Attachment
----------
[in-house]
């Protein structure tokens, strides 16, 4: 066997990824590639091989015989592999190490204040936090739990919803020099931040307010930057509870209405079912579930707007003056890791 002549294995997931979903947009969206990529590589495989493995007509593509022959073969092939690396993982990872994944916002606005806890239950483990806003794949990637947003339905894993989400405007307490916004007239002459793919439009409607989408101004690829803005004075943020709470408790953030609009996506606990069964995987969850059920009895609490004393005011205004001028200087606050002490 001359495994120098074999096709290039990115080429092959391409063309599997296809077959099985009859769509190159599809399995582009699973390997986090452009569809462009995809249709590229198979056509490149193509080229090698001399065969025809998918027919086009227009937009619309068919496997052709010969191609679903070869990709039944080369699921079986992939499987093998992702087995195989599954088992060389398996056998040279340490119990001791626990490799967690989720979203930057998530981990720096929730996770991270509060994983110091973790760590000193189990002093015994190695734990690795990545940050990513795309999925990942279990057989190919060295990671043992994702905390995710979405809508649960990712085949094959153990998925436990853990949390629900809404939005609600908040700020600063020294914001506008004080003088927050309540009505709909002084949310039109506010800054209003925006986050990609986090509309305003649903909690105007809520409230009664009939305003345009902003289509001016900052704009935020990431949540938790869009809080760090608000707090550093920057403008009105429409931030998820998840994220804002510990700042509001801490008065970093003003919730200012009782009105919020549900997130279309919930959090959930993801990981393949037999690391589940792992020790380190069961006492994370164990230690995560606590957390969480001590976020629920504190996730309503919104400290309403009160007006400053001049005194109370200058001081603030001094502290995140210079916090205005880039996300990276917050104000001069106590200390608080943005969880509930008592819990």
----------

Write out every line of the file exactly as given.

[in-house]
């Protein structure tokens, strides 16, 4: 066997990824590639091989015989592999190490204040936090739990919803020099931040307010930057509870209405079912579930707007003056890791 002549294995997931979903947009969206990529590589495989493995007509593509022959073969092939690396993982990872994944916002606005806890239950483990806003794949990637947003339905894993989400405007307490916004007239002459793919439009409607989408101004690829803005004075943020709470408790953030609009996506606990069964995987969850059920009895609490004393005011205004001028200087606050002490 001359495994120098074999096709290039990115080429092959391409063309599997296809077959099985009859769509190159599809399995582009699973390997986090452009569809462009995809249709590229198979056509490149193509080229090698001399065969025809998918027919086009227009937009619309068919496997052709010969191609679903070869990709039944080369699921079986992939499987093998992702087995195989599954088992060389398996056998040279340490119990001791626990490799967690989720979203930057998530981990720096929730996770991270509060994983110091973790760590000193189990002093015994190695734990690795990545940050990513795309999925990942279990057989190919060295990671043992994702905390995710979405809508649960990712085949094959153990998925436990853990949390629900809404939005609600908040700020600063020294914001506008004080003088927050309540009505709909002084949310039109506010800054209003925006986050990609986090509309305003649903909690105007809520409230009664009939305003345009902003289509001016900052704009935020990431949540938790869009809080760090608000707090550093920057403008009105429409931030998820998840994220804002510990700042509001801490008065970093003003919730200012009782009105919020549900997130279309919930959090959930993801990981393949037999690391589940792992020790380190069961006492994370164990230690995560606590957390969480001590976020629920504190996730309503919104400290309403009160007006400053001049005194109370200058001081603030001094502290995140210079916090205005880039996300990276917050104000001069106590200390608080943005969880509930008592819990």